Canada: British Columbia decriminalizes possession and use of drugs such as fentanyl

The Canadian government allows people over 18 years of age to carry and consume up to 2.5 grams of various potentially lethal substances along the border of the United States.

British Columbia, one of Canada's largest provinces, approved a plan to decriminalize several potentially deadly drugs.

The program makes the province the first in the country to approve the use and possession of some drugs in people over 18 years of age. That is, from now on, young people will be able to carry up to 2.5 grams of illicit substances without legal restrictions: they will not be arrested, charged, or have the drugs seized. Instead, they will be offered information on available health and social services.

Lethal doses of approved drugs

"Adults (over the age of 18) in BC will not be arrested or charged for possessing small amounts of certain illegal drugs for personal use. The illegal drugs covered by the exemption are: opioids (such as heroin, morphine and fentanyl), crack and powder cocaine, Methamphetamine (Meth), MDMA (Ecstasy)," the statement said.

The approved drugs are potentially lethal and only a small dose of some of them could kill a human being:

- Lethal dose of fentanyl: 2 mg.

- Cocaine: between 0.5 and 1.5g (each dose usually has 15 to 25 mg).

-Crack: 0.5 and 1.5g.

- Heroin: 2g.

- Morphine: between 1.2g and 2g.

- Methamphetamine: between 0.5g and 2g.

- Ecstasy: between 0.5g and 2g.

A social experiment

Canada's federal government backed the West Coast province's application to test what they called a three-year experiment. The program will initially run from January 31, 2023 to January 31, 2026.

The government states that the purpose of the experiment is to help "reduce barriers and stigma that prevent people from accessing vital supports and services." "Substance use is a public health issue, not a criminal justice issue."

Decriminalization of persons possessing certain illegal drugs for personal use is a critical step in BC's fight against the intoxicating drug crisis.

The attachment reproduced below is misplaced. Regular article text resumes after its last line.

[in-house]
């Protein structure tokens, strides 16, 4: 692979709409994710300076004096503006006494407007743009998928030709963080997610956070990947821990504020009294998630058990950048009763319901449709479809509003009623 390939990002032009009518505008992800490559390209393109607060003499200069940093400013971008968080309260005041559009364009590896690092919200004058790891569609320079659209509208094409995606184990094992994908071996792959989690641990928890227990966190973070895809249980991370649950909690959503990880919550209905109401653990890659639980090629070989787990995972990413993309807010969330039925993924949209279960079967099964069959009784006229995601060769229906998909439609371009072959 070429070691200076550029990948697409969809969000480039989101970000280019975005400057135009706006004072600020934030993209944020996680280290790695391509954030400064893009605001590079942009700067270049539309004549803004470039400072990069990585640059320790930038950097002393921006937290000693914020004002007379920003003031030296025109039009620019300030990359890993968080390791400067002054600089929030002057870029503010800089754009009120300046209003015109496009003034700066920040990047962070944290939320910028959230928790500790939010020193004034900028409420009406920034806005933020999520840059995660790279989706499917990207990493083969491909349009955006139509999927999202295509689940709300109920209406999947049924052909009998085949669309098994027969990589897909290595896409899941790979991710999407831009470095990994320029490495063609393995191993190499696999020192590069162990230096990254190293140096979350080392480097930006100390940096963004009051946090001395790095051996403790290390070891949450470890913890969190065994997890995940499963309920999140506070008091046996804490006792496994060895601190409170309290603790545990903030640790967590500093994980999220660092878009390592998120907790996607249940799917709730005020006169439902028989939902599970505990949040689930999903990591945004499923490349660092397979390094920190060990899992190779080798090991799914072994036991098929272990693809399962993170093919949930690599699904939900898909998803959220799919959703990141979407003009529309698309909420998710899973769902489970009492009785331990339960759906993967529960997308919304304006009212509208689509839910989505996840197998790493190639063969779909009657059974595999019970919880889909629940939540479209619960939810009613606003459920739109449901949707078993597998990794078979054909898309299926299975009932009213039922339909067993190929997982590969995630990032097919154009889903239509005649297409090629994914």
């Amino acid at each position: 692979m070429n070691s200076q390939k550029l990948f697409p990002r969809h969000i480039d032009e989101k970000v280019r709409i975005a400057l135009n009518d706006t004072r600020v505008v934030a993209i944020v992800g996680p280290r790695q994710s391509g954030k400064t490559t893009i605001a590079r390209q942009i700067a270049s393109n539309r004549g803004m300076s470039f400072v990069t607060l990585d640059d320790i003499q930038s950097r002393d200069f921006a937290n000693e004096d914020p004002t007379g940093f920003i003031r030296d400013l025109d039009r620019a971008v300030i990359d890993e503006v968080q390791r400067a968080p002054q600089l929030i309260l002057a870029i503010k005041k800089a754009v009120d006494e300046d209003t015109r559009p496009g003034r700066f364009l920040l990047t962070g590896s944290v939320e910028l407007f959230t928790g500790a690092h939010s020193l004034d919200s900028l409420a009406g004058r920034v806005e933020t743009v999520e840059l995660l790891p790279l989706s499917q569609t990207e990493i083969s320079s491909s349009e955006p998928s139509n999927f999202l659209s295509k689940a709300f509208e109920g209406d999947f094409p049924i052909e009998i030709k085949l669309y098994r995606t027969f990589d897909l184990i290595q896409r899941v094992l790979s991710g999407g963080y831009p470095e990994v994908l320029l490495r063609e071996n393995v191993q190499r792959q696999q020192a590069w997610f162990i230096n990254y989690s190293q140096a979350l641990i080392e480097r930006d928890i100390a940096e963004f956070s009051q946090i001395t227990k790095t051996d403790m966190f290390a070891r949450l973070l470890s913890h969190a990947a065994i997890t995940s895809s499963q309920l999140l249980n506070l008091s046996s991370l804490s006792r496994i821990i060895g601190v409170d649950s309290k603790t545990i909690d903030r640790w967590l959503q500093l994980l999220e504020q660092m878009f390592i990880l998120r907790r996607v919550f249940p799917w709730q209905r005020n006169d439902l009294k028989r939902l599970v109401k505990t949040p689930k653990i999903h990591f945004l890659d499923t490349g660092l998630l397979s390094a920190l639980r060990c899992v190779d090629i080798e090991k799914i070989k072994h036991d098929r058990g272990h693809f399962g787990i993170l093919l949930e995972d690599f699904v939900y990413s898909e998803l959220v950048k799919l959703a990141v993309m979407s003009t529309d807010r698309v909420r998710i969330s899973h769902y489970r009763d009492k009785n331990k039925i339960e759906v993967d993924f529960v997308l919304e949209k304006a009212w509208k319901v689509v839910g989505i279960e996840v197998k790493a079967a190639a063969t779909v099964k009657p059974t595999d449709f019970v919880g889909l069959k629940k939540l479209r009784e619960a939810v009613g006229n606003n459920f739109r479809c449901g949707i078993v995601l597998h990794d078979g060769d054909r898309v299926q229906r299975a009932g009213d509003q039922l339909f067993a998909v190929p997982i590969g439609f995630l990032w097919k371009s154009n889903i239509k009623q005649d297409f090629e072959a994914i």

Prior to the launch of the pilot program, federal and local officials outlined the rules under the exemption made in the Controlled Drugs and Substances Act:

- You may not possess a combined total of more than 2.5 grams of these illegal drugs.

- The sale of drugs remains illegal.

- It is illegal to possess drugs on the grounds of schools, daycare centers and airports.

- It is not legal to possess drugs on Canadian Coast Guard vessels and helicopters.

Some drugs such as cannabis are already legal in Canada. The country approved its recreational use in adults in 2018.

Advocates and critics

Proponents of the plan hope it will address the spike in overdose deaths that has left 10,000 dead in B.C. since 2016. In that year, the country declared drug-related deaths a public health emergency.

Canada's Minister of Mental Health and Addictions, Carolyn Bennett, said the move is a "monumental shift in drug policy that favors fostering trusting and supportive relationships in health and social services over further criminalization."

Instead, some critics claim that the plan is not enough, and that 2.5 grams is a threshold that will not make a difference for users who consume large quantities of drugs. Chuck Doucette, president of the Drug Prevention Network of Canada, said that "facilitating drug use for them is like palliative care."

It simply condemns them to a slow death because of drugs, whereas if you get them off drugs, you give them back their life, they can enjoy life.